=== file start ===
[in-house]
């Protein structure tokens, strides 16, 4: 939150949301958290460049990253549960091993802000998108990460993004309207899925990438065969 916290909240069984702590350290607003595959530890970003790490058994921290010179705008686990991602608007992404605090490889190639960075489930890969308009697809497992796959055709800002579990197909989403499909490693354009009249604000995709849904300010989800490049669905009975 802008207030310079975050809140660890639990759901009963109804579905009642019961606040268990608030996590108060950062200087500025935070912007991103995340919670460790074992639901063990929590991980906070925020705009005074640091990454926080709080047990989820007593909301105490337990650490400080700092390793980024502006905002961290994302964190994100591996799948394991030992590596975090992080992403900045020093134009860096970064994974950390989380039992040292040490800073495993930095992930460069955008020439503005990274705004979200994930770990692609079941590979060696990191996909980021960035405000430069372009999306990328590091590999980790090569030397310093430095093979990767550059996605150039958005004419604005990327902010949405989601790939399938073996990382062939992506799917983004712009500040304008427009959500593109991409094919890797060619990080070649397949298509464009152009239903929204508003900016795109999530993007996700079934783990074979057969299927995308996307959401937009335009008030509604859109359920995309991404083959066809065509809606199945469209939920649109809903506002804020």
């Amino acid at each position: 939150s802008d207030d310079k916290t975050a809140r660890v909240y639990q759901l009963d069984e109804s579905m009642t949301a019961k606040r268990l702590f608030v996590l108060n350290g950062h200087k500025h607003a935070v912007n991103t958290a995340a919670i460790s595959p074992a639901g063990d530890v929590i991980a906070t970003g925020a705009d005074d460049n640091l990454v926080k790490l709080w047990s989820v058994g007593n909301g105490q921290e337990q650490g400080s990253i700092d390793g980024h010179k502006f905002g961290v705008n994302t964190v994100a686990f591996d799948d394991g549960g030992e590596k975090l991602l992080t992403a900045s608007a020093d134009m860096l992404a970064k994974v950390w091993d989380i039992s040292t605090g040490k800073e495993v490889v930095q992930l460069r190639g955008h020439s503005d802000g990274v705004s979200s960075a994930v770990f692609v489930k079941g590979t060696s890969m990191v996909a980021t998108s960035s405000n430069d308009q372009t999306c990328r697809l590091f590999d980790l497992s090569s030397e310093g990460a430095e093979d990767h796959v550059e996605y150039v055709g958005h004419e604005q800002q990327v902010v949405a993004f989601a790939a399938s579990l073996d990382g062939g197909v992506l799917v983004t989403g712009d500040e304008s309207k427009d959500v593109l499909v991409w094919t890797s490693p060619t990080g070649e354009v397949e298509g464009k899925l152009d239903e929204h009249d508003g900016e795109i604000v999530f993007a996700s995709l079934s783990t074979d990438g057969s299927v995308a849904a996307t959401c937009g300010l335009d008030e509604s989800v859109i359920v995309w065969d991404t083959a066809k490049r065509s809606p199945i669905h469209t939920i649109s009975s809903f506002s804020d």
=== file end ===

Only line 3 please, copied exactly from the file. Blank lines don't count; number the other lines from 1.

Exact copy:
């Amino acid at each position: 939150s802008d207030d310079k916290t975050a809140r660890v909240y639990q759901l009963d069984e109804s579905m009642t949301a019961k606040r268990l702590f608030v996590l108060n350290g950062h200087k500025h607003a935070v912007n991103t958290a995340a919670i460790s595959p074992a639901g063990d530890v929590i991980a906070t970003g925020a705009d005074d460049n640091l990454v926080k790490l709080w047990s989820v058994g007593n909301g105490q921290e337990q650490g400080s990253i700092d390793g980024h010179k502006f905002g961290v705008n994302t964190v994100a686990f591996d799948d394991g549960g030992e590596k975090l991602l992080t992403a900045s608007a020093d134009m860096l992404a970064k994974v950390w091993d989380i039992s040292t605090g040490k800073e495993v490889v930095q992930l460069r190639g955008h020439s503005d802000g990274v705004s979200s960075a994930v770990f692609v489930k079941g590979t060696s890969m990191v996909a980021t998108s960035s405000n430069d308009q372009t999306c990328r697809l590091f590999d980790l497992s090569s030397e310093g990460a430095e093979d990767h796959v550059e996605y150039v055709g958005h004419e604005q800002q990327v902010v949405a993004f989601a790939a399938s579990l073996d990382g062939g197909v992506l799917v983004t989403g712009d500040e304008s309207k427009d959500v593109l499909v991409w094919t890797s490693p060619t990080g070649e354009v397949e298509g464009k899925l152009d239903e929204h009249d508003g900016e795109i604000v999530f993007a996700s995709l079934s783990t074979d990438g057969s299927v995308a849904a996307t959401c937009g300010l335009d008030e509604s989800v859109i359920v995309w065969d991404t083959a066809k490049r065509s809606p199945i669905h469209t939920i649109s009975s809903f506002s804020d």